When my son was very young, he had a problem with assigning blame to the wrong people. For instance, he would trip because he wasn't paying attention and then say that he had been pushed by whomever was behind him. Or he would trip into you and hit his nose on your leg because he couldn't stop fast enough and then say that you kicked him. When something happened that hurt or was unpleasant he couldn't bring himself to understand that he had any responsibility for it, he always assumed it was someone else's fault. It nearly drove me crazy, but he did grow out of it. Now I can trust that when he says, "Somebody pushed me," that someone probably did push him.
Unfortunately, when it comes to God, many of us never grow out of the stage. Proverbs 19:3 describes this phenomenon: "A man's own foolishness leads him astray, yet his heart rages against the Lord"
(HCSB) . Quite often we get ourselves into messes that we then blame on God. We mishandle our finances and then blame God for not providing for us better. We ignore our spouse and children and then blame God when our family falls apart. We make an unwise relationship decision and then blame God for not bringing the "right" person into our life.
We rationalize our blame of God by saying that God is all-powerful and should have prevented the bad decision or that, God is supposed to be loving and so God shouldn't let us go through heartbreak or difficulty. When the truth of the matter is, God is honoring our own decisions and letting the consequences of those decisions play out. But we would rather blame someone else than look at ourselves and admit where we've messed up, so we presume to arrogantly blame God for the messes we have created.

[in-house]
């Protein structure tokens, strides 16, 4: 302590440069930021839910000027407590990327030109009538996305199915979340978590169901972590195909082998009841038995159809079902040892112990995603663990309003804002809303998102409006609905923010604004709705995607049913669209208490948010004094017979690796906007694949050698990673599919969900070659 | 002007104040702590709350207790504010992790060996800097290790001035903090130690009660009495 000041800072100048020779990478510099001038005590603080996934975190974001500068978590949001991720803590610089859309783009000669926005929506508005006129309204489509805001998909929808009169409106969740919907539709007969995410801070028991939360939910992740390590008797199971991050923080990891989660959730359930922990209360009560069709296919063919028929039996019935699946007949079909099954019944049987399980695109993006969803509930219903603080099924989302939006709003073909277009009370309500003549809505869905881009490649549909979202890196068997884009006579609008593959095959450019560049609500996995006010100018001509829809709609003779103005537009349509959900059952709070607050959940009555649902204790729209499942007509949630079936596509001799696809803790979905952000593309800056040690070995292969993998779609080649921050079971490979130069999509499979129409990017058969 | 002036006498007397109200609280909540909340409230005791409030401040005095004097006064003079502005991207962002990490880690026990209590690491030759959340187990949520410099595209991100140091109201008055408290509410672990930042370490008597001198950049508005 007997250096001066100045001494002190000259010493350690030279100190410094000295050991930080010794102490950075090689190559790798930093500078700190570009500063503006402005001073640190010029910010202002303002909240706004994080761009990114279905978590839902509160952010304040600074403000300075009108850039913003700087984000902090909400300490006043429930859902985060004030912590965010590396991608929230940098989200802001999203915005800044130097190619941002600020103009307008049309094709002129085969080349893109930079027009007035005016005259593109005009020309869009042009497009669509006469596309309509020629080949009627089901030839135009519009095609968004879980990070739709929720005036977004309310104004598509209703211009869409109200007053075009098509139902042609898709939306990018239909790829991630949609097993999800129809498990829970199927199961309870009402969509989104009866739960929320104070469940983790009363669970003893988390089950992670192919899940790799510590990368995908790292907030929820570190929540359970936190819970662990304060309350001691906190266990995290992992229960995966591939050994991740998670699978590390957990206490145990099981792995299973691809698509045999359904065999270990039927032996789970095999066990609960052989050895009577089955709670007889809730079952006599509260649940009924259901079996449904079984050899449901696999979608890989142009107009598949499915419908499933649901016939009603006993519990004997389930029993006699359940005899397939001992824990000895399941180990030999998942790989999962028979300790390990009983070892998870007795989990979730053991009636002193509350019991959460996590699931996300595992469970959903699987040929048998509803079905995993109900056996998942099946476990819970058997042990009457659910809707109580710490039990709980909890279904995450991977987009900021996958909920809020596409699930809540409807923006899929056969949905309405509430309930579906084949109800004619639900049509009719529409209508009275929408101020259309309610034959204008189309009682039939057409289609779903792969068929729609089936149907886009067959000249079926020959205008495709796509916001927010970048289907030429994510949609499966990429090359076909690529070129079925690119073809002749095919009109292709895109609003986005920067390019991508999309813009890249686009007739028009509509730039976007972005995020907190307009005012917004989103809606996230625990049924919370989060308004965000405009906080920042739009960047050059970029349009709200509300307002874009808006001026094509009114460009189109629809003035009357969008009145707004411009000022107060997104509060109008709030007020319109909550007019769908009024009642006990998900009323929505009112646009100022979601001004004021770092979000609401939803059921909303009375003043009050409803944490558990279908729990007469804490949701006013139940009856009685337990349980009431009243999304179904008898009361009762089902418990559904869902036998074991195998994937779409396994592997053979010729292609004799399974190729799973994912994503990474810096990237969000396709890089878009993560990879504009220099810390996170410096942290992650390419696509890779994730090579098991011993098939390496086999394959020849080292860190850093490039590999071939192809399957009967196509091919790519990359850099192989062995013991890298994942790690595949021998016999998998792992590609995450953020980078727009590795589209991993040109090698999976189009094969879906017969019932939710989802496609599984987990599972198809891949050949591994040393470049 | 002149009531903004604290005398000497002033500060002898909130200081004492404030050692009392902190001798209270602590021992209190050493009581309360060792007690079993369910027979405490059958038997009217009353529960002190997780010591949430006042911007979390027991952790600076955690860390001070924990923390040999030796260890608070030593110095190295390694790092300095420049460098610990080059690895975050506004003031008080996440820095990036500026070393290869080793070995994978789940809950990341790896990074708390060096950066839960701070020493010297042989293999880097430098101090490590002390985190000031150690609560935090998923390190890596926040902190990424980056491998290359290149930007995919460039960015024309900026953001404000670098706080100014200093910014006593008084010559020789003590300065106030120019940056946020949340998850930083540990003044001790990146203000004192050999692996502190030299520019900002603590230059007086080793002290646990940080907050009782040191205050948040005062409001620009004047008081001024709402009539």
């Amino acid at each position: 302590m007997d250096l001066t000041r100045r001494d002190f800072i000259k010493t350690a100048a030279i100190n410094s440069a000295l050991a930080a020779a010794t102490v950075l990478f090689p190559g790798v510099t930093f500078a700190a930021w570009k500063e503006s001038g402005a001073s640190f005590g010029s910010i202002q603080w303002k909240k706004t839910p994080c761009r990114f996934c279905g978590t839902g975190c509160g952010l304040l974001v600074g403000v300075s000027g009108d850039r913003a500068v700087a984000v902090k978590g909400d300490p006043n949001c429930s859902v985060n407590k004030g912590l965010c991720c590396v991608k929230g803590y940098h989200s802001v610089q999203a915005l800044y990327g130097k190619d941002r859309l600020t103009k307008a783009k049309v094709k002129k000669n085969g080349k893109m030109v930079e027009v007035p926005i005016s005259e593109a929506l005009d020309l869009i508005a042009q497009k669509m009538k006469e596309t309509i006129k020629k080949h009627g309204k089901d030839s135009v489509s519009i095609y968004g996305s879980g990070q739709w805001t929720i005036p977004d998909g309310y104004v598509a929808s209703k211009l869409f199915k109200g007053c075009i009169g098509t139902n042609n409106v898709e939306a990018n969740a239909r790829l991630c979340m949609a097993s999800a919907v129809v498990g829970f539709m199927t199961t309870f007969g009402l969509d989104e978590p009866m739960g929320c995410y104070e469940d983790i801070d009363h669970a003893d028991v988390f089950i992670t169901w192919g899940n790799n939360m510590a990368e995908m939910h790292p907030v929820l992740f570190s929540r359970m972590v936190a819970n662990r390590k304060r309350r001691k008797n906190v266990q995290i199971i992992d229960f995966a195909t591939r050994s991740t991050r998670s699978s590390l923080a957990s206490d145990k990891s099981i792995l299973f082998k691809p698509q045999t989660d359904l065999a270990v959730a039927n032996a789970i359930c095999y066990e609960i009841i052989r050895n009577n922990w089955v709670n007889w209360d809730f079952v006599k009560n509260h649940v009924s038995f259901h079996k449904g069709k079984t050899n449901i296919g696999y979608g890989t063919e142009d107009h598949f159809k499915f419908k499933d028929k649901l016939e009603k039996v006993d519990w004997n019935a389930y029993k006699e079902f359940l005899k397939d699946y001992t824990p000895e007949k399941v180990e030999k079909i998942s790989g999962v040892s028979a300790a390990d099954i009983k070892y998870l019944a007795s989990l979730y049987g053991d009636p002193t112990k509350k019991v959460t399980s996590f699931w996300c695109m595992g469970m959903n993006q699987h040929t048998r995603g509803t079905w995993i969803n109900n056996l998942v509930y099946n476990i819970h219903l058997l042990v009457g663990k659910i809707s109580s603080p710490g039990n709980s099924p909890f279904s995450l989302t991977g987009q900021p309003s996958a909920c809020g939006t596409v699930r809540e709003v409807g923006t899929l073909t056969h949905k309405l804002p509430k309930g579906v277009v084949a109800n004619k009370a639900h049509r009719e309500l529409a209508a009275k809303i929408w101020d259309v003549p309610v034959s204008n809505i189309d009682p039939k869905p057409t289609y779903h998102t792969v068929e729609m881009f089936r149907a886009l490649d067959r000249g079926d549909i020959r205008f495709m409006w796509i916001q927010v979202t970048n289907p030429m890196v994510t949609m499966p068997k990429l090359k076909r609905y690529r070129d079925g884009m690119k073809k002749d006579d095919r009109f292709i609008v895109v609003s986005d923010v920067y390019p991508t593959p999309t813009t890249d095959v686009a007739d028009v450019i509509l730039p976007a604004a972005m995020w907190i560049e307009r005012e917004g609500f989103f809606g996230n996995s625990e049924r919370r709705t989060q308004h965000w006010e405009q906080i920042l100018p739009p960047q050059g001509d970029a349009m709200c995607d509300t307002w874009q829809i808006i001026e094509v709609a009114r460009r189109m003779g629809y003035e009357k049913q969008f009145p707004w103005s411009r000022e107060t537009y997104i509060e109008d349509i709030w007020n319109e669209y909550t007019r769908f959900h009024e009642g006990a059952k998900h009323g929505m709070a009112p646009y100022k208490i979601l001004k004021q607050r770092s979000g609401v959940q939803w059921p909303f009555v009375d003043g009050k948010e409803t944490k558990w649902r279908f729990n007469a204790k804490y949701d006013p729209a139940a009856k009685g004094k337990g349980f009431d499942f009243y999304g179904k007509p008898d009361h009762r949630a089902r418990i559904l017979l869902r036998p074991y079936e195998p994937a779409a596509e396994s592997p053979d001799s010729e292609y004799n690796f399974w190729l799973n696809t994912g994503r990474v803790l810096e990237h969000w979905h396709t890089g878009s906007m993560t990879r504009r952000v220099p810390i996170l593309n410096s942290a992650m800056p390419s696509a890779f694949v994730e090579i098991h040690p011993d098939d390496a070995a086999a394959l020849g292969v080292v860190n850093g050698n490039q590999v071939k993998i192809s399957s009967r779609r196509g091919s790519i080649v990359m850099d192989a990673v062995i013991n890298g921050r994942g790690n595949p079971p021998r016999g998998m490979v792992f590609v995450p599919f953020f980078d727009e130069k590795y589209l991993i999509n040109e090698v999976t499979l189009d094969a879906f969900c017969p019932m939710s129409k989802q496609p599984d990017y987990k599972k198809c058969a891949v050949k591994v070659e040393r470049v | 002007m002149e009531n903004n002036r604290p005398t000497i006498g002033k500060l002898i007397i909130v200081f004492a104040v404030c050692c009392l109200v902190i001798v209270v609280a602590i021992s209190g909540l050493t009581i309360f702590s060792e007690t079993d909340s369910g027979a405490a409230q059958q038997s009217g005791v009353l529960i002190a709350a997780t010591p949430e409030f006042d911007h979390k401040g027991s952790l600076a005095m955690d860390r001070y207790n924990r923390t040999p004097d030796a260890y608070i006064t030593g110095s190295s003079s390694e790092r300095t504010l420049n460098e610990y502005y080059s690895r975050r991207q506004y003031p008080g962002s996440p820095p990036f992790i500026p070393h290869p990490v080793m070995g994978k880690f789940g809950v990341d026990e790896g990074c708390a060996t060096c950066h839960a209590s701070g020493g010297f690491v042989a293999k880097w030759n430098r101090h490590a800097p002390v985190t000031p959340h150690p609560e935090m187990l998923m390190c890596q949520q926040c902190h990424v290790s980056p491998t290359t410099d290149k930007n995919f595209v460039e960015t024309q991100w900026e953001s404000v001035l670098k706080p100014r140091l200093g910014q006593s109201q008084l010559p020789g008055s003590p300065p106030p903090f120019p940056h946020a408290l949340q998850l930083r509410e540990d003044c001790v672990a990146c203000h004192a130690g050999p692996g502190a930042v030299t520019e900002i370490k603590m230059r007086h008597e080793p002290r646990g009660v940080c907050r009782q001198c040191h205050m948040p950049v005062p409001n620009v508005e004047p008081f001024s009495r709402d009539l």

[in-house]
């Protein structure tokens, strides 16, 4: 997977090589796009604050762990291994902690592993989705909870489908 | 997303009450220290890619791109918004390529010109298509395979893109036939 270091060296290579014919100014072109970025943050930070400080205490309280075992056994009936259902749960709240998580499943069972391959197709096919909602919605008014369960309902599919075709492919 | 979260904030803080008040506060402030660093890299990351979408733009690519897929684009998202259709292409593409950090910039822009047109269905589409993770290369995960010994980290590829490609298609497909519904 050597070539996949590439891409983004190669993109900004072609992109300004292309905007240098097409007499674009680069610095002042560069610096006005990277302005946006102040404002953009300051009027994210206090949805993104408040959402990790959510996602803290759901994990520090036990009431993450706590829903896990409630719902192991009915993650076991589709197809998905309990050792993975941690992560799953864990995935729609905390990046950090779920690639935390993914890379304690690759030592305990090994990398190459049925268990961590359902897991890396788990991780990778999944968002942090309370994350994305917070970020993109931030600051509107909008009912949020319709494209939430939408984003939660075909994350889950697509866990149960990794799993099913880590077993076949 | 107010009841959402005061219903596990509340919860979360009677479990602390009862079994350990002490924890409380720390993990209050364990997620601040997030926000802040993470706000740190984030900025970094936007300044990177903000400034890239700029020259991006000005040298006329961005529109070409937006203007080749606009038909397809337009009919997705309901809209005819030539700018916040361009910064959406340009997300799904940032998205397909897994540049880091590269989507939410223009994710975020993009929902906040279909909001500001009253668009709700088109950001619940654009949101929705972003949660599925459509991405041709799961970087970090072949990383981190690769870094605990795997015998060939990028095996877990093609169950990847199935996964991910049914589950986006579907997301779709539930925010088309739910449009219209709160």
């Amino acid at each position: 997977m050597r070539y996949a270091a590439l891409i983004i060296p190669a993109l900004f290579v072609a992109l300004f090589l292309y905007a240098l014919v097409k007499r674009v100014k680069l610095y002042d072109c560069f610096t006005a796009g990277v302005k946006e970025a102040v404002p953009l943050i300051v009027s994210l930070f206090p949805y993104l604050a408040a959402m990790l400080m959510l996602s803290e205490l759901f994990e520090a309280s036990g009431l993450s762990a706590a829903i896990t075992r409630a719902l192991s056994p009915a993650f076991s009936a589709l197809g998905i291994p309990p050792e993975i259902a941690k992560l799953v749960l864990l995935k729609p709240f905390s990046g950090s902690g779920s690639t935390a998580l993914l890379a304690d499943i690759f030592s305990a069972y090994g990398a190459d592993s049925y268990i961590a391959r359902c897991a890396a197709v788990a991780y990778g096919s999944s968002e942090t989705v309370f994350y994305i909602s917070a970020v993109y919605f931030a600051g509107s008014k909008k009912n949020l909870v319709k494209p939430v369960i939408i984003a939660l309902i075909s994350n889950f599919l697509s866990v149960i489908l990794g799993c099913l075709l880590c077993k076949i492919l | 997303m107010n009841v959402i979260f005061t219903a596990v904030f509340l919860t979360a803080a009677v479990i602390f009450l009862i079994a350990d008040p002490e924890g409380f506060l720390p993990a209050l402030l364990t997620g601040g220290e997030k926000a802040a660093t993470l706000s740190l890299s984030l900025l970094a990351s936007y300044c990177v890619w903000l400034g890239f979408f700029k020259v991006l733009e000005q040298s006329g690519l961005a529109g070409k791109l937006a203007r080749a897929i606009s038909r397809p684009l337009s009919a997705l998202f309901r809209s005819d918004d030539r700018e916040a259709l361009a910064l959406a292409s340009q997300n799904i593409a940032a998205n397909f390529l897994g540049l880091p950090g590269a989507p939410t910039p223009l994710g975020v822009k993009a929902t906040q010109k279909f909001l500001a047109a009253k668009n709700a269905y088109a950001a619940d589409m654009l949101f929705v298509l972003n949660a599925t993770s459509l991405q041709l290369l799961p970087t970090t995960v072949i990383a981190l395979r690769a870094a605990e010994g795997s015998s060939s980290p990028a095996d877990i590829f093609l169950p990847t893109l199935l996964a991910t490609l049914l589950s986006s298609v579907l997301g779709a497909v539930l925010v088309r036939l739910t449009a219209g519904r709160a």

Fortunately, when we find ourselves facing the consequences for our actions, God does offer us hope. In 2 Chronicles 7:14 God warns the Israelites that when they suffer the consequences for their own bad decisions that "If my people, who are called by my name, will humble themselves and pray, and seek my face and turn from their wicked ways, then will I hear from heaven and forgive their sin and heal their land" (NIV). God offers forgiveness and help in the wake of bad decisions and sinful choices, but we must be willing to "turn from our wicked ways" which is impossible if we can't own up to them. Oh, we may silently admit that we did something wrong and secretly commit to do better, but such commitments never last. Lasting change normally doesn't come until we are able to own up to what we have done rather than feel the need to hide it.
God wants to help us deal with the consequences of foolish decisions, but nothing can change while we are blaming God for our own mistakes. Let's own up to our mistakes and not waste time blaming God.